The key steps for each type of CPR are as follows:

Hands-only CPR:

The American Heart Association (AHA) recommends that anyone who has not received CPR certification should perform hands-only CPR. This method can be used when no pulse is detected but the victim is still breathing.

To administer hands-only CPR to a child, the rescuer will kneel above the child, place their hands on top of one another in the center of the victim’s chest, and deliver rapid chest compressions. If the child is tiny, one hand may be used. The rescuer should compress the chest to a depth of about 1/3 of the total depth of the chest, which will be approximately 1.5 to 2 inches. Healthcare professionals should deliver compressions at a rate of 2 per second or 120 compressions per minute.

Know about the- Compression Rate for CPR Adults, Children, and Infants.  

infant rescue breathing

CPR with Rescue Breathing:

Caregivers should check an unresponsive child for signs of breathing by taking no more than 10 seconds to listen for breath sounds and watch for the rise and fall of the chest. If the child is not breathing normally, caregivers must perform rescue breathing and chest compressions.

Healthcare professionals will begin by delivering 15 chest compressions, followed by two rescue breaths. To perform rescue breathing:

  • Caregivers will open the child’s airway by tilting the head back and the chin upwards and removing any visible objects in the mouth.
  • The rescuer will then place their mouth over the child’s mouth so that it forms a seal.
  • They will perform 1 – 2 rescue breaths, about 1 second long each.
  • Pause after the first breath to see if the victim’s chest rises. If so, rescue breathing can stop.
  • If the chest does not rise, deliver the second rescue breath.
  • The ratio of 15:2 compressions to rescue breaths should continue until emergency medical arrives or until an automated external defibrillator (AED) is located and ready for use.
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Additional Measures for Children with Special Needs:

To ensure the complete care for children with special needs, the American College of Emergency Physicians (ACEP) and the American Academy of Pediatrics (AAP) created an Emergency Information Form for Children with Special Health Care Needs. This form allows parents, alongside their children’s physician, to provide details on their child’s medical history, allergies, mental disabilities, and any specific interventions they wish to take place in an emergency. The form may be given to emergency staff, or the information can be registered so that it’s readily available for emergency care personnel.

When a child cannot communicate, either due to a mental condition such as autism or because they are unconscious, this form will give emergency care providers their complete medical history and specific instructions for their treatment.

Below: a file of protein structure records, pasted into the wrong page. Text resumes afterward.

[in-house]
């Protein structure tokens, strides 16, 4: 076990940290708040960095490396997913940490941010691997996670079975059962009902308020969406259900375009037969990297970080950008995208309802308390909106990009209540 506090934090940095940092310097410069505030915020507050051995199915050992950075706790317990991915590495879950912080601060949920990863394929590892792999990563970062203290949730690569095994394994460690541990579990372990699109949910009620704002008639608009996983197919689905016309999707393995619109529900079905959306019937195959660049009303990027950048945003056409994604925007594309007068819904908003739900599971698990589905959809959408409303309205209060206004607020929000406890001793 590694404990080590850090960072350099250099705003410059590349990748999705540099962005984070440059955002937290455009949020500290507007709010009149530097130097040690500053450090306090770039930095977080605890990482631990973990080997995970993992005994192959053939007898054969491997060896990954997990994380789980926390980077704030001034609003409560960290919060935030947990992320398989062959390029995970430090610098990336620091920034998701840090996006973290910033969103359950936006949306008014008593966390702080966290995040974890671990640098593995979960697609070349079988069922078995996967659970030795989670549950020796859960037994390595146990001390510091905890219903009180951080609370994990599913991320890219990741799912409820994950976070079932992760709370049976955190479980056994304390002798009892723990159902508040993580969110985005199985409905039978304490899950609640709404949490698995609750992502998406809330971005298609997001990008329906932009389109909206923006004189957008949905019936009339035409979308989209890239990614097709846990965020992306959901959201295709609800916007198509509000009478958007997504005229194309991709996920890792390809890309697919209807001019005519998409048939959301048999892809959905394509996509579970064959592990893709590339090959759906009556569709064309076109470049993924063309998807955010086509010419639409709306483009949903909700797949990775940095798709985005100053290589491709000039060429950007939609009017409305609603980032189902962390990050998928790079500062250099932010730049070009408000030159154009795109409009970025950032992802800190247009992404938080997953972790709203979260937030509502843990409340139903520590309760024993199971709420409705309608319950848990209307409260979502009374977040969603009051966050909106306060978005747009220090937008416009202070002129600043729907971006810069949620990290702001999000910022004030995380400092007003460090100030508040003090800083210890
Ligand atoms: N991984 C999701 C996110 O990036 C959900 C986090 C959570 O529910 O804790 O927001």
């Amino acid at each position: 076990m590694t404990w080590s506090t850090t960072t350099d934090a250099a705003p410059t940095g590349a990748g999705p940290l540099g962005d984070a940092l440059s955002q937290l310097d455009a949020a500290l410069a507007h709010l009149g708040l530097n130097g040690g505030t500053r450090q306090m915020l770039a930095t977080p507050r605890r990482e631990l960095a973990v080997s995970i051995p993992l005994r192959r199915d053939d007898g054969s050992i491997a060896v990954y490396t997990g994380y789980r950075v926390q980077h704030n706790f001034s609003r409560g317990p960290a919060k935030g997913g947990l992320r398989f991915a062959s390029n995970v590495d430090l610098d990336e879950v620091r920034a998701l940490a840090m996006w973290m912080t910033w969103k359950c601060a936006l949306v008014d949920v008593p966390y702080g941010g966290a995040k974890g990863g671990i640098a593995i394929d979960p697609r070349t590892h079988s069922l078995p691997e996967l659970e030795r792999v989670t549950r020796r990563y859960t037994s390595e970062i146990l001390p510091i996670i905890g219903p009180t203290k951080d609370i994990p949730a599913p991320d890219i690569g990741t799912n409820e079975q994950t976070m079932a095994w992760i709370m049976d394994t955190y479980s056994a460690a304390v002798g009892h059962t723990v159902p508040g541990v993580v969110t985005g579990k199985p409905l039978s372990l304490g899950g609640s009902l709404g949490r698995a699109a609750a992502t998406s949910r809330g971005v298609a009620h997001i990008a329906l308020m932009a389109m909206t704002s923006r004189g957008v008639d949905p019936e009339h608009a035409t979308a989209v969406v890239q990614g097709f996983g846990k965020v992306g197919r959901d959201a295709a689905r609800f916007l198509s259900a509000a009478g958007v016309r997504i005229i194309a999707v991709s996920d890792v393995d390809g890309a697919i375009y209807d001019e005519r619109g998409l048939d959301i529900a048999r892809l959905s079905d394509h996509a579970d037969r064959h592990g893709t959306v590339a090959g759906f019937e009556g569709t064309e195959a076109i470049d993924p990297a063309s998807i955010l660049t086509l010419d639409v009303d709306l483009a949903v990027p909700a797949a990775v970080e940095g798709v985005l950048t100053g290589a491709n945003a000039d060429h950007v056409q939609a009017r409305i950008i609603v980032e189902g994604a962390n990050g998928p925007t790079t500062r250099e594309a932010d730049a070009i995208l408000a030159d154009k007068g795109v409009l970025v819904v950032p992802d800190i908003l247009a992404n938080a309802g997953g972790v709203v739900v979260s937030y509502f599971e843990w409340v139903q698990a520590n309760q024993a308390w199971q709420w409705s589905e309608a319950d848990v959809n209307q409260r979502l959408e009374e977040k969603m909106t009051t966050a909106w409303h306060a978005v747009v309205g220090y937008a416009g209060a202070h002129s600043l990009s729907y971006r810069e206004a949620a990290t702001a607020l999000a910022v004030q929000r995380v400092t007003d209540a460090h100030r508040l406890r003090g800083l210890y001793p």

Parents may also wish to share a copy of their child’s form with teachers, coaches, and school caregiving aids to assist the child properly in an emergency at school or in a care center. In addition, when teachers are made aware of a child’s special health care needs, they can formulate an emergency care action plan ahead of time, so they can take immediate action when required.

Read The Free- Study Guide for First Aid Class.  

Importance of First Aid and CPR Certification for Babysitters:

Teachers, coaches, and babysitters of children with special needs are encouraged to become certified in first aid and CPR to master the techniques required to treat injuries and save lives when necessary. Having a child’s medical history and detailed information is the first step in providing the proper care in a medical emergency, but complete training and certification are even more critical when caring for children with special needs.

CPR certification will teach healthcare professionals standard lifesaving skills and specific guidelines for treating children. Given that children with special needs cannot advocate for themselves, teachers and caregivers are responsible for providing the best quality of care possible, including emergency preparedness. Formal certification will be the only way to ensure that caregivers have the needed expertise.

How to Get First Aid and CPR Certification?

First aid and CPR certification are easily obtained online from the convenience and comfort of the home or workplace. Online training is advantageous for busy teachers and caregivers who can complete the training on schedule. Organizations like CPR Select offer CPR and First Aid Certification Online that can give healthcare professionals with special needs the education and qualifications they need. Written by AHA-trained physicians, the courses comply with all AHA and Occupational Safety and Health Administration (OSHA) guidelines.

Also Read- Why Choose CPR Select for your Training?

Enroll Now for Online First Aid Training & Certification Classes at just $19.95.